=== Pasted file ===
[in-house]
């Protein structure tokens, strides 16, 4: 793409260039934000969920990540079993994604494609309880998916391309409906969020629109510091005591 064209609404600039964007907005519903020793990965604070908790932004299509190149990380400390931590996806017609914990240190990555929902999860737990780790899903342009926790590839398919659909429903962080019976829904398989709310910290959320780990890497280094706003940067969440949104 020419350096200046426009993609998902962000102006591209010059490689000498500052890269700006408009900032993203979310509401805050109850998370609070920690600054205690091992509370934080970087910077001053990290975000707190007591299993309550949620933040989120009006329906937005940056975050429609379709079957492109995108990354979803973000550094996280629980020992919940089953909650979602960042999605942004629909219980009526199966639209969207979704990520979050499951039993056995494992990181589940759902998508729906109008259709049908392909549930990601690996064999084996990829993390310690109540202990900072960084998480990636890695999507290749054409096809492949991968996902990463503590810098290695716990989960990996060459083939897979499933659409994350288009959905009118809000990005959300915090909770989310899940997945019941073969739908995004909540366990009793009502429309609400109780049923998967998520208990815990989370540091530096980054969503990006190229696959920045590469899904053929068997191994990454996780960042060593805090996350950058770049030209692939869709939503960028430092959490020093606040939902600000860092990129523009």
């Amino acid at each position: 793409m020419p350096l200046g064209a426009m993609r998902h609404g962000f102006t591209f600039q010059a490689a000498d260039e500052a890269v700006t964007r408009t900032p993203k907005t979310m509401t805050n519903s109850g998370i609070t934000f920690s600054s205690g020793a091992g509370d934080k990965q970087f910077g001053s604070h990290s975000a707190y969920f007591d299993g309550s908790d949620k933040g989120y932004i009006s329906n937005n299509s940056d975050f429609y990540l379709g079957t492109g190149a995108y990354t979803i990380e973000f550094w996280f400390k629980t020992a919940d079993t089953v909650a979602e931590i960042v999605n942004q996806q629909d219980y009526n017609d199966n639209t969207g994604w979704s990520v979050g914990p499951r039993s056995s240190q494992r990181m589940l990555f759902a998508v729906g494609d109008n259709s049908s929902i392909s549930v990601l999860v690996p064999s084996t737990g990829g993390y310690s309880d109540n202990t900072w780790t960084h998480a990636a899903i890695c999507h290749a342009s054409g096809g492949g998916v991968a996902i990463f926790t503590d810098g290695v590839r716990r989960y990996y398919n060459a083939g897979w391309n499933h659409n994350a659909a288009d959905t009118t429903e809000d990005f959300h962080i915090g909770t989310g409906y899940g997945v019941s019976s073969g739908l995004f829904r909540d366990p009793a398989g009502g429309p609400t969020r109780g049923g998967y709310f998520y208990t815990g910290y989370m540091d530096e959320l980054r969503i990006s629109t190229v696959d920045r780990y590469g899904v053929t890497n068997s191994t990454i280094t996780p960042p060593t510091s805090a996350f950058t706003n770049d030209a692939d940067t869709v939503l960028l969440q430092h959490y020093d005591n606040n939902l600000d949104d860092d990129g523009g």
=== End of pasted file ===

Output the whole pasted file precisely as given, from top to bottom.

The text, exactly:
[in-house]
């Protein structure tokens, strides 16, 4: 793409260039934000969920990540079993994604494609309880998916391309409906969020629109510091005591 064209609404600039964007907005519903020793990965604070908790932004299509190149990380400390931590996806017609914990240190990555929902999860737990780790899903342009926790590839398919659909429903962080019976829904398989709310910290959320780990890497280094706003940067969440949104 020419350096200046426009993609998902962000102006591209010059490689000498500052890269700006408009900032993203979310509401805050109850998370609070920690600054205690091992509370934080970087910077001053990290975000707190007591299993309550949620933040989120009006329906937005940056975050429609379709079957492109995108990354979803973000550094996280629980020992919940089953909650979602960042999605942004629909219980009526199966639209969207979704990520979050499951039993056995494992990181589940759902998508729906109008259709049908392909549930990601690996064999084996990829993390310690109540202990900072960084998480990636890695999507290749054409096809492949991968996902990463503590810098290695716990989960990996060459083939897979499933659409994350288009959905009118809000990005959300915090909770989310899940997945019941073969739908995004909540366990009793009502429309609400109780049923998967998520208990815990989370540091530096980054969503990006190229696959920045590469899904053929068997191994990454996780960042060593805090996350950058770049030209692939869709939503960028430092959490020093606040939902600000860092990129523009």
């Amino acid at each position: 793409m020419p350096l200046g064209a426009m993609r998902h609404g962000f102006t591209f600039q010059a490689a000498d260039e500052a890269v700006t964007r408009t900032p993203k907005t979310m509401t805050n519903s109850g998370i609070t934000f920690s600054s205690g020793a091992g509370d934080k990965q970087f910077g001053s604070h990290s975000a707190y969920f007591d299993g309550s908790d949620k933040g989120y932004i009006s329906n937005n299509s940056d975050f429609y990540l379709g079957t492109g190149a995108y990354t979803i990380e973000f550094w996280f400390k629980t020992a919940d079993t089953v909650a979602e931590i960042v999605n942004q996806q629909d219980y009526n017609d199966n639209t969207g994604w979704s990520v979050g914990p499951r039993s056995s240190q494992r990181m589940l990555f759902a998508v729906g494609d109008n259709s049908s929902i392909s549930v990601l999860v690996p064999s084996t737990g990829g993390y310690s309880d109540n202990t900072w780790t960084h998480a990636a899903i890695c999507h290749a342009s054409g096809g492949g998916v991968a996902i990463f926790t503590d810098g290695v590839r716990r989960y990996y398919n060459a083939g897979w391309n499933h659409n994350a659909a288009d959905t009118t429903e809000d990005f959300h962080i915090g909770t989310g409906y899940g997945v019941s019976s073969g739908l995004f829904r909540d366990p009793a398989g009502g429309p609400t969020r109780g049923g998967y709310f998520y208990t815990g910290y989370m540091d530096e959320l980054r969503i990006s629109t190229v696959d920045r780990y590469g899904v053929t890497n068997s191994t990454i280094t996780p960042p060593t510091s805090a996350f950058t706003n770049d030209a692939d940067t869709v939503l960028l969440q430092h959490y020093d005591n606040n939902l600000d949104d860092d990129g523009g």